Multilevel Modelling of Electronic Health Records
thesisposted on 2019-11-19, 14:16 authored by Alessandro Gasparini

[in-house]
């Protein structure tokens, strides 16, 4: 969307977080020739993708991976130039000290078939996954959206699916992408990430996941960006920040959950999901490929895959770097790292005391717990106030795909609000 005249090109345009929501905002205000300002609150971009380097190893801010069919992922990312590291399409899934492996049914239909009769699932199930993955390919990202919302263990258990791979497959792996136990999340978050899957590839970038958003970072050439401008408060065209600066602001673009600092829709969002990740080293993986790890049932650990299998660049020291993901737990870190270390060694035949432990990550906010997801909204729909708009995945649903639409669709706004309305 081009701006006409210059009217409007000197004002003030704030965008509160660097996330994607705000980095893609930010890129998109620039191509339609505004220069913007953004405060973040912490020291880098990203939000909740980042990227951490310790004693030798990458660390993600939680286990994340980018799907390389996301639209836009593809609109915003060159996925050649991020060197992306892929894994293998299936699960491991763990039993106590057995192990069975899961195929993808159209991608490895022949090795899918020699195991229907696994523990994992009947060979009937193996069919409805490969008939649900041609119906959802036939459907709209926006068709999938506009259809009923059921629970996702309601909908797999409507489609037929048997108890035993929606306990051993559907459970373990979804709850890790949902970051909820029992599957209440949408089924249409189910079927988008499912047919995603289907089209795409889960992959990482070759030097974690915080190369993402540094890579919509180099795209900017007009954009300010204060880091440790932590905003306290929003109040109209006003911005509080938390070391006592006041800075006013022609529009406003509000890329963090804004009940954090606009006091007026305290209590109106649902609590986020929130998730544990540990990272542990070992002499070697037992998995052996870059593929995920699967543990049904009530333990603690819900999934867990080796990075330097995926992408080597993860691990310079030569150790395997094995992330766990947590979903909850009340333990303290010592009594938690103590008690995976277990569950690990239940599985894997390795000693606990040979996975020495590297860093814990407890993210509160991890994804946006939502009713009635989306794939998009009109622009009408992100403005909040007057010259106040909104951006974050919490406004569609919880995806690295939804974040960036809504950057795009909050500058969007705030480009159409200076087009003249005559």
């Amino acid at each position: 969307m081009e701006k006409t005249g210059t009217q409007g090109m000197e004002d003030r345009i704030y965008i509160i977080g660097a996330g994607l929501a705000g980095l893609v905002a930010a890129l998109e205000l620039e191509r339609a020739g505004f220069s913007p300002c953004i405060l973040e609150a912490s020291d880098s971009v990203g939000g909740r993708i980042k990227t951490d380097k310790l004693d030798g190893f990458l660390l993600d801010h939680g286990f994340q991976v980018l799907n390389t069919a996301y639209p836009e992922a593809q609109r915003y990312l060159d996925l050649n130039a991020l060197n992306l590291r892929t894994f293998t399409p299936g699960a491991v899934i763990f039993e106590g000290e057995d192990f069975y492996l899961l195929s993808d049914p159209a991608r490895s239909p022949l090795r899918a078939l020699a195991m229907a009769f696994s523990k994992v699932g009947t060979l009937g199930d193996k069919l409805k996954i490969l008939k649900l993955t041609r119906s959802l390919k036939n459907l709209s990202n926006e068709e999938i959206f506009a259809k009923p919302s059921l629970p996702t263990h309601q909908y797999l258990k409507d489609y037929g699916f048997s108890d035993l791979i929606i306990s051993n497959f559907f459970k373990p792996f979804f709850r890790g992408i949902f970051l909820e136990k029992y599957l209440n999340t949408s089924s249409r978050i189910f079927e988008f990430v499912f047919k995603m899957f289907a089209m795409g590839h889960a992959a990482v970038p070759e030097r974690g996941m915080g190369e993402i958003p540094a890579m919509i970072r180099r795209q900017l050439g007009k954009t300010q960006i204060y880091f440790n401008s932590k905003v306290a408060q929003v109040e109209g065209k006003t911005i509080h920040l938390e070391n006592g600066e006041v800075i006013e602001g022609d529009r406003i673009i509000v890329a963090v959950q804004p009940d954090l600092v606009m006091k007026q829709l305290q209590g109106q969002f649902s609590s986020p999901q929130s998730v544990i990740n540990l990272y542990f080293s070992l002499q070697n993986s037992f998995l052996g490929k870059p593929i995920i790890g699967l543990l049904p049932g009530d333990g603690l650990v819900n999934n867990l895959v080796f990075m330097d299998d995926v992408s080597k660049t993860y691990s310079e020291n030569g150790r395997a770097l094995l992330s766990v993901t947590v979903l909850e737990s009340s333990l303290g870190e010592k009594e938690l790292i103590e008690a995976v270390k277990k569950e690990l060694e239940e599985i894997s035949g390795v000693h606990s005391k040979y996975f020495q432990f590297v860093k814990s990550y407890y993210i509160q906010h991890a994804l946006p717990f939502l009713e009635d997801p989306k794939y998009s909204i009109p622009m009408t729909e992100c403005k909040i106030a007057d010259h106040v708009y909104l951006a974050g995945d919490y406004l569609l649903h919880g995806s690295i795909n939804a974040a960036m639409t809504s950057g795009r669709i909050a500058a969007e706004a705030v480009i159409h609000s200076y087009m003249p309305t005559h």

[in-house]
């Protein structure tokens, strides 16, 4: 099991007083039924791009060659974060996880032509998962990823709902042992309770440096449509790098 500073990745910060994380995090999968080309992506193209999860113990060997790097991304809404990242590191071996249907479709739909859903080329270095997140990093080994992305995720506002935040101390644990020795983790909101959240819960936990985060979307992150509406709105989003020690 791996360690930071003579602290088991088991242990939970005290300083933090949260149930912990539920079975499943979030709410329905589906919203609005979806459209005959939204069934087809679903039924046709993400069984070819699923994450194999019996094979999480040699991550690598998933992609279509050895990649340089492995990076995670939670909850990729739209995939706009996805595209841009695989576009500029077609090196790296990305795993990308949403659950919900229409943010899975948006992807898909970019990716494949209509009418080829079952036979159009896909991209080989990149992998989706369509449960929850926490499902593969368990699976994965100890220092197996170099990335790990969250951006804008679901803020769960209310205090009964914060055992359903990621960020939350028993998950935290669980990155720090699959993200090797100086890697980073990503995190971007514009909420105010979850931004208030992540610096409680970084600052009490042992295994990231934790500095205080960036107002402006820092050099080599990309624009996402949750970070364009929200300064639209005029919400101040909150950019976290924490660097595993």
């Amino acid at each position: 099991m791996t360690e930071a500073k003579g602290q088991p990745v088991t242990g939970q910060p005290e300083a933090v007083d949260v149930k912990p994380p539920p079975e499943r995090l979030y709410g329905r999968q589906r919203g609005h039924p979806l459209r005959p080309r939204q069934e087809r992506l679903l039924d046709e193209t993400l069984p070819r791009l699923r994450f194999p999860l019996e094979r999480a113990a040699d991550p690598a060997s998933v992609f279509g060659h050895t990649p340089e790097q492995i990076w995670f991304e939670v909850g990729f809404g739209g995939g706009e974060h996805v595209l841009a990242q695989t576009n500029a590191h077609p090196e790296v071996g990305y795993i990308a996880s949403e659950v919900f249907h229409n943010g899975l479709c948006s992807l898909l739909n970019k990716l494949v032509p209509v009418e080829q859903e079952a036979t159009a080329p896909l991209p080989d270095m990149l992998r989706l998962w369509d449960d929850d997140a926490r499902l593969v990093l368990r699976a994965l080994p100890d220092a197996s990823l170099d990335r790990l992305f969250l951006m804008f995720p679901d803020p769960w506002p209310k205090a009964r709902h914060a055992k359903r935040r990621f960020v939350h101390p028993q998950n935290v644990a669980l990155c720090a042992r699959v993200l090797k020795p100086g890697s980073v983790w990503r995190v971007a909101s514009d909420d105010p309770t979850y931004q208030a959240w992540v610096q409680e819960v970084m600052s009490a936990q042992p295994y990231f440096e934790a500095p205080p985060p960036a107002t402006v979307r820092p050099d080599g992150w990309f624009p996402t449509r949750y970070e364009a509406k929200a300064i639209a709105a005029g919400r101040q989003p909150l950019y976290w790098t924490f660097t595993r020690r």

The use of electronic health records (EHRs) is increasingly common in applied research, providing the opportunity to answer more relevant and detailed clinical questions. Among others, assessing the quality of routine care, enabling pragmatic clinical trials, investigating temporal trends and the natural evolution of diseases. The effective use of EHRs in medical research provides several opportunities, but challenges persist. The principal aim of this Thesis consists of investigating methodological challenges, with focus on the multilevel structure of EHRs. First, I studied shared frailty survival models for clustered survival data and the impact of model misspecification on estimates of risk and heterogeneity. Then, I investigated joint models for longitudinal and survival data and their use to account for the drop-out and observation processes in the analysis of longitudinal data. Drop-out and the timing between observations are likely not independent of the outcome of interest in the settings of EHRs, therefore violating common assumptions of traditional methods. Focussing on the observation process, I compared the joint modelling approach to other methods previously proposed in the literature via Monte Carlo simulation. Lastly, given the use of simulation methods throughout this Thesis, I introduced newly-developed software in R to aid, support, and supplement their analysis. The results of this Thesis highlight the importance of properly modelling the baseline hazard, frailty distribution, and assessing model fit in shared frailty survival models, as clinically-relevant biases may arise otherwise. Moreover, the joint modelling approach showed superior performance and flexibility when modelling the observation process, with a consistent pattern across all simulated scenarios. I illustrated the above-mentioned results in practice using real-world data on chronic kidney disease and intensive care medicine, emphasising once again the requirement for appropriate statistical methods that can accommodate the complexities commonly encountered in the settings of EHRs.